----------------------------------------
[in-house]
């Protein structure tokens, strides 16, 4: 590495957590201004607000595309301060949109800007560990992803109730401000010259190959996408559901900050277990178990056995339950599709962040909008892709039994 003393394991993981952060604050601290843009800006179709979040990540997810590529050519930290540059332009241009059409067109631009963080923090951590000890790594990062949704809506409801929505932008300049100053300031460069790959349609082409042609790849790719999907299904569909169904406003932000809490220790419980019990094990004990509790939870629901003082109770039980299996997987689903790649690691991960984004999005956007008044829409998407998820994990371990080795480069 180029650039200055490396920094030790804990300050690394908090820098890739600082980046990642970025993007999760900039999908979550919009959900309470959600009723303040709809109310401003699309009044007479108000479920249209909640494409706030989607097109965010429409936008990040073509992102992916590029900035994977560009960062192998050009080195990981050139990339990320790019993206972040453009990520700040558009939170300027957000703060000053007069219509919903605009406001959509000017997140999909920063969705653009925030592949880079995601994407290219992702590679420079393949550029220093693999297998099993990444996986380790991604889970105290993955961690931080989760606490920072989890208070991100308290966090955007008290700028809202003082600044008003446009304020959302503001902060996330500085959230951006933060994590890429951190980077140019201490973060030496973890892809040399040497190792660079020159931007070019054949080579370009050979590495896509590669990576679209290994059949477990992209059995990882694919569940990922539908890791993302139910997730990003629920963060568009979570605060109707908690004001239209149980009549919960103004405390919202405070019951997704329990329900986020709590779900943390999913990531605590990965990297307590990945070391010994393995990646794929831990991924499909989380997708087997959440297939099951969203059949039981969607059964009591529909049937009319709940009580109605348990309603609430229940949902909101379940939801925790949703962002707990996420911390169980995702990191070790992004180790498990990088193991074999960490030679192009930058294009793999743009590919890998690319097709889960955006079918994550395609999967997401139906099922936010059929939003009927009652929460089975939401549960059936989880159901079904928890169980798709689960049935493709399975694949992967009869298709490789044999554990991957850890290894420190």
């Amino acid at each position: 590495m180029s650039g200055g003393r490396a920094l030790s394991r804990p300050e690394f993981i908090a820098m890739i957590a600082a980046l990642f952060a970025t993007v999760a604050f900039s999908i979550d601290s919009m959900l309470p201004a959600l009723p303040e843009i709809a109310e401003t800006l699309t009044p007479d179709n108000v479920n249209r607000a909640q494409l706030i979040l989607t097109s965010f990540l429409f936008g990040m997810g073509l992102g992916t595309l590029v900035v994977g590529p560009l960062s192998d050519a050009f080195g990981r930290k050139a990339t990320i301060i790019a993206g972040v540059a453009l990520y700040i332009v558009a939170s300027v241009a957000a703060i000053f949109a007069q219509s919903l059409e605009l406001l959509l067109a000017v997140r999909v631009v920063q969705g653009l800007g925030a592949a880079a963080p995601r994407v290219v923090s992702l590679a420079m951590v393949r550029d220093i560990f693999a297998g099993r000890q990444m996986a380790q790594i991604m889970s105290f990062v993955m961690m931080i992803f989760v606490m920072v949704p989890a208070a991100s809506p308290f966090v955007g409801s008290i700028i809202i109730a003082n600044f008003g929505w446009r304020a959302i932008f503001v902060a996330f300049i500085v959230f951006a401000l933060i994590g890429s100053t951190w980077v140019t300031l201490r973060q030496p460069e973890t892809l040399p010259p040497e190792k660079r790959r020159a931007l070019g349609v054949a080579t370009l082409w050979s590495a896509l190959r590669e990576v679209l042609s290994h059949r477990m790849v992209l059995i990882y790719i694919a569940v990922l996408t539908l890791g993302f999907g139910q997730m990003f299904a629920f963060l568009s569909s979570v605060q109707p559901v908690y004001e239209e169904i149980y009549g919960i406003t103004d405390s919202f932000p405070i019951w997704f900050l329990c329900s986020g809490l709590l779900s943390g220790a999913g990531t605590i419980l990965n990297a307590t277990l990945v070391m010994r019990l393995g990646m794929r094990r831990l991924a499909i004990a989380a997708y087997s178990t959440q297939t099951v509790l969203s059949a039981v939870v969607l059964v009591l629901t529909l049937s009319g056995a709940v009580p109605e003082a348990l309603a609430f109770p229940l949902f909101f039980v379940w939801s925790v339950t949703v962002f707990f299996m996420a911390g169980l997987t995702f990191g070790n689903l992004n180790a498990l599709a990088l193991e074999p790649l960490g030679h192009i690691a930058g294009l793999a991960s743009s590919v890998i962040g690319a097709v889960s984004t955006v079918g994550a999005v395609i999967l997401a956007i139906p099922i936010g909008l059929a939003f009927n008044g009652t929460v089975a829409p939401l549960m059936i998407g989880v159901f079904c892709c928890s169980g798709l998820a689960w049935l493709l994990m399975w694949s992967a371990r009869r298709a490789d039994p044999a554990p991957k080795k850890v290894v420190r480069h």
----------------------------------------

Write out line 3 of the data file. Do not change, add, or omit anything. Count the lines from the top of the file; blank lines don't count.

């Amino acid at each position: 590495m180029s650039g200055g003393r490396a920094l030790s394991r804990p300050e690394f993981i908090a820098m890739i957590a600082a980046l990642f952060a970025t993007v999760a604050f900039s999908i979550d601290s919009m959900l309470p201004a959600l009723p303040e843009i709809a109310e401003t800006l699309t009044p007479d179709n108000v479920n249209r607000a909640q494409l706030i979040l989607t097109s965010f990540l429409f936008g990040m997810g073509l992102g992916t595309l590029v900035v994977g590529p560009l960062s192998d050519a050009f080195g990981r930290k050139a990339t990320i301060i790019a993206g972040v540059a453009l990520y700040i332009v558009a939170s300027v241009a957000a703060i000053f949109a007069q219509s919903l059409e605009l406001l959509l067109a000017v997140r999909v631009v920063q969705g653009l800007g925030a592949a880079a963080p995601r994407v290219v923090s992702l590679a420079m951590v393949r550029d220093i560990f693999a297998g099993r000890q990444m996986a380790q790594i991604m889970s105290f990062v993955m961690m931080i992803f989760v606490m920072v949704p989890a208070a991100s809506p308290f966090v955007g409801s008290i700028i809202i109730a003082n600044f008003g929505w446009r304020a959302i932008f503001v902060a996330f300049i500085v959230f951006a401000l933060i994590g890429s100053t951190w980077v140019t300031l201490r973060q030496p460069e973890t892809l040399p010259p040497e190792k660079r790959r020159a931007l070019g349609v054949a080579t370009l082409w050979s590495a896509l190959r590669e990576v679209l042609s290994h059949r477990m790849v992209l059995i990882y790719i694919a569940v990922l996408t539908l890791g993302f999907g139910q997730m990003f299904a629920f963060l568009s569909s979570v605060q109707p559901v908690y004001e239209e169904i149980y009549g919960i406003t103004d405390s919202f932000p405070i019951w997704f900050l329990c329900s986020g809490l709590l779900s943390g220790a999913g990531t605590i419980l990965n990297a307590t277990l990945v070391m010994r019990l393995g990646m794929r094990r831990l991924a499909i004990a989380a997708y087997s178990t959440q297939t099951v509790l969203s059949a039981v939870v969607l059964v009591l629901t529909l049937s009319g056995a709940v009580p109605e003082a348990l309603a609430f109770p229940l949902f909101f039980v379940w939801s925790v339950t949703v962002f707990f299996m996420a911390g169980l997987t995702f990191g070790n689903l992004n180790a498990l599709a990088l193991e074999p790649l960490g030679h192009i690691a930058g294009l793999a991960s743009s590919v890998i962040g690319a097709v889960s984004t955006v079918g994550a999005v395609i999967l997401a956007i139906p099922i936010g909008l059929a939003f009927n008044g009652t929460v089975a829409p939401l549960m059936i998407g989880v159901f079904c892709c928890s169980g798709l998820a689960w049935l493709l994990m399975w694949s992967a371990r009869r298709a490789d039994p044999a554990p991957k080795k850890v290894v420190r480069h």